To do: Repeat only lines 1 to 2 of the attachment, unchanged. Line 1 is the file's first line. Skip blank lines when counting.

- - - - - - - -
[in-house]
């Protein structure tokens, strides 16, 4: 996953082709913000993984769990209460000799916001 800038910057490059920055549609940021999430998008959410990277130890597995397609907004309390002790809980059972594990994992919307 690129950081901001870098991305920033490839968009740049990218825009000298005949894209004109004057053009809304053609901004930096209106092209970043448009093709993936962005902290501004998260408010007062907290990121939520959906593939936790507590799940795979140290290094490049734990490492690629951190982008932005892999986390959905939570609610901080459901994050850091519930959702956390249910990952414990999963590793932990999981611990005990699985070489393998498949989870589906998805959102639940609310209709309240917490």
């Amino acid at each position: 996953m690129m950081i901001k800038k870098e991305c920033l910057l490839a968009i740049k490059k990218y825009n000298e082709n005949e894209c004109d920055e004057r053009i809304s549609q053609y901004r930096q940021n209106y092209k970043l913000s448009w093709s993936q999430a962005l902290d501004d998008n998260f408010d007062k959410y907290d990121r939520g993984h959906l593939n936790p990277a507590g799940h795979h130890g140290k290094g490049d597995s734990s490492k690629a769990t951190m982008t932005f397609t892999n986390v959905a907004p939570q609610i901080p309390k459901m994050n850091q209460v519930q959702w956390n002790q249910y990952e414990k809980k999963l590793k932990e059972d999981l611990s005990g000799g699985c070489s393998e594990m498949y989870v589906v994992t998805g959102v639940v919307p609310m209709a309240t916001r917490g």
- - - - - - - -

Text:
[in-house]
């Protein structure tokens, strides 16, 4: 996953082709913000993984769990209460000799916001 800038910057490059920055549609940021999430998008959410990277130890597995397609907004309390002790809980059972594990994992919307 690129950081901001870098991305920033490839968009740049990218825009000298005949894209004109004057053009809304053609901004930096209106092209970043448009093709993936962005902290501004998260408010007062907290990121939520959906593939936790507590799940795979140290290094490049734990490492690629951190982008932005892999986390959905939570609610901080459901994050850091519930959702956390249910990952414990999963590793932990999981611990005990699985070489393998498949989870589906998805959102639940609310209709309240917490």